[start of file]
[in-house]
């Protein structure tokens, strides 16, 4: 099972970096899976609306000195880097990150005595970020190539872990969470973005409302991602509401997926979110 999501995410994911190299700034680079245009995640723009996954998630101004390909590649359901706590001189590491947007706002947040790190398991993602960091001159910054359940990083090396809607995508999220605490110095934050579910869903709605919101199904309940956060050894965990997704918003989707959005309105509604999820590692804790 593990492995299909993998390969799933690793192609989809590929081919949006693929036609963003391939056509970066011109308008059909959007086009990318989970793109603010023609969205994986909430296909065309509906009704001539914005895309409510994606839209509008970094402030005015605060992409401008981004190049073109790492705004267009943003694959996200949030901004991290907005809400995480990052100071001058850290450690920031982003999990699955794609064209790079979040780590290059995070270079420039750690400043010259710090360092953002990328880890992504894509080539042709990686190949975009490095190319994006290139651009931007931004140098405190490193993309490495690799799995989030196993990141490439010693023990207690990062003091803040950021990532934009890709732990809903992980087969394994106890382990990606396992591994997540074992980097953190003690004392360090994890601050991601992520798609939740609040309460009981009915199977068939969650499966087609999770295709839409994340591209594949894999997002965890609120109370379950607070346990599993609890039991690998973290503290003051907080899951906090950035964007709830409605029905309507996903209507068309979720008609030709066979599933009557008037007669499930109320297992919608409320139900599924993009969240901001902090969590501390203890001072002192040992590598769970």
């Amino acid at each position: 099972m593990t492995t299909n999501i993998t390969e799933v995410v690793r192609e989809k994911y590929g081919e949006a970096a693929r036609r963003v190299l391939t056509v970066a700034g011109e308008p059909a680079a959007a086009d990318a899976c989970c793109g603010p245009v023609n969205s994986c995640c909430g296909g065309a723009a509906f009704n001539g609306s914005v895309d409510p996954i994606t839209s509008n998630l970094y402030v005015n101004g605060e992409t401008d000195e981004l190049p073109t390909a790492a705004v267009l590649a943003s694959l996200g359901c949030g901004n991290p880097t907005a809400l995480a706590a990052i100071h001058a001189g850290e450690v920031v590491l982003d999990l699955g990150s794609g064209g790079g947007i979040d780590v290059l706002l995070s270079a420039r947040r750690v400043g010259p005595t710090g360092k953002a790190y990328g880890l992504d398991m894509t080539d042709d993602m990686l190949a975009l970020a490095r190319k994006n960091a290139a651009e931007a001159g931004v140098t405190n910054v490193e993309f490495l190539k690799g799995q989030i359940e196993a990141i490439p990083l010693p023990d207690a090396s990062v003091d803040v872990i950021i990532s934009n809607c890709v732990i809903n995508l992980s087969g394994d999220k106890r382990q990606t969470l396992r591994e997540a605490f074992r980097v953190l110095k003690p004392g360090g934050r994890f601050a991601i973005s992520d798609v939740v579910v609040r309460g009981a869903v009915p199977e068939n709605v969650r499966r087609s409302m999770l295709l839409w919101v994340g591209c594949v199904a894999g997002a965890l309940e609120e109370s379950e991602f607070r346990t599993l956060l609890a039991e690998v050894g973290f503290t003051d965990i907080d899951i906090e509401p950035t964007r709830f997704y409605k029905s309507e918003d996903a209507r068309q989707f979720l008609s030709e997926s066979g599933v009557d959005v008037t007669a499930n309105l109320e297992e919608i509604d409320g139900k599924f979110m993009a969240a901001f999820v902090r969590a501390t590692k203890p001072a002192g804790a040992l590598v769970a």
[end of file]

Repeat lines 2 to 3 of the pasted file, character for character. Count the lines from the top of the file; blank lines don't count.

């Protein structure tokens, strides 16, 4: 099972970096899976609306000195880097990150005595970020190539872990969470973005409302991602509401997926979110 999501995410994911190299700034680079245009995640723009996954998630101004390909590649359901706590001189590491947007706002947040790190398991993602960091001159910054359940990083090396809607995508999220605490110095934050579910869903709605919101199904309940956060050894965990997704918003989707959005309105509604999820590692804790 593990492995299909993998390969799933690793192609989809590929081919949006693929036609963003391939056509970066011109308008059909959007086009990318989970793109603010023609969205994986909430296909065309509906009704001539914005895309409510994606839209509008970094402030005015605060992409401008981004190049073109790492705004267009943003694959996200949030901004991290907005809400995480990052100071001058850290450690920031982003999990699955794609064209790079979040780590290059995070270079420039750690400043010259710090360092953002990328880890992504894509080539042709990686190949975009490095190319994006290139651009931007931004140098405190490193993309490495690799799995989030196993990141490439010693023990207690990062003091803040950021990532934009890709732990809903992980087969394994106890382990990606396992591994997540074992980097953190003690004392360090994890601050991601992520798609939740609040309460009981009915199977068939969650499966087609999770295709839409994340591209594949894999997002965890609120109370379950607070346990599993609890039991690998973290503290003051907080899951906090950035964007709830409605029905309507996903209507068309979720008609030709066979599933009557008037007669499930109320297992919608409320139900599924993009969240901001902090969590501390203890001072002192040992590598769970």
């Amino acid at each position: 099972m593990t492995t299909n999501i993998t390969e799933v995410v690793r192609e989809k994911y590929g081919e949006a970096a693929r036609r963003v190299l391939t056509v970066a700034g011109e308008p059909a680079a959007a086009d990318a899976c989970c793109g603010p245009v023609n969205s994986c995640c909430g296909g065309a723009a509906f009704n001539g609306s914005v895309d409510p996954i994606t839209s509008n998630l970094y402030v005015n101004g605060e992409t401008d000195e981004l190049p073109t390909a790492a705004v267009l590649a943003s694959l996200g359901c949030g901004n991290p880097t907005a809400l995480a706590a990052i100071h001058a001189g850290e450690v920031v590491l982003d999990l699955g990150s794609g064209g790079g947007i979040d780590v290059l706002l995070s270079a420039r947040r750690v400043g010259p005595t710090g360092k953002a790190y990328g880890l992504d398991m894509t080539d042709d993602m990686l190949a975009l970020a490095r190319k994006n960091a290139a651009e931007a001159g931004v140098t405190n910054v490193e993309f490495l190539k690799g799995q989030i359940e196993a990141i490439p990083l010693p023990d207690a090396s990062v003091d803040v872990i950021i990532s934009n809607c890709v732990i809903n995508l992980s087969g394994d999220k106890r382990q990606t969470l396992r591994e997540a605490f074992r980097v953190l110095k003690p004392g360090g934050r994890f601050a991601i973005s992520d798609v939740v579910v609040r309460g009981a869903v009915p199977e068939n709605v969650r499966r087609s409302m999770l295709l839409w919101v994340g591209c594949v199904a894999g997002a965890l309940e609120e109370s379950e991602f607070r346990t599993l956060l609890a039991e690998v050894g973290f503290t003051d965990i907080d899951i906090e509401p950035t964007r709830f997704y409605k029905s309507e918003d996903a209507r068309q989707f979720l008609s030709e997926s066979g599933v009557d959005v008037t007669a499930n309105l109320e297992e919608i509604d409320g139900k599924f979110m993009a969240a901001f999820v902090r969590a501390t590692k203890p001072a002192g804790a040992l590598v769970a």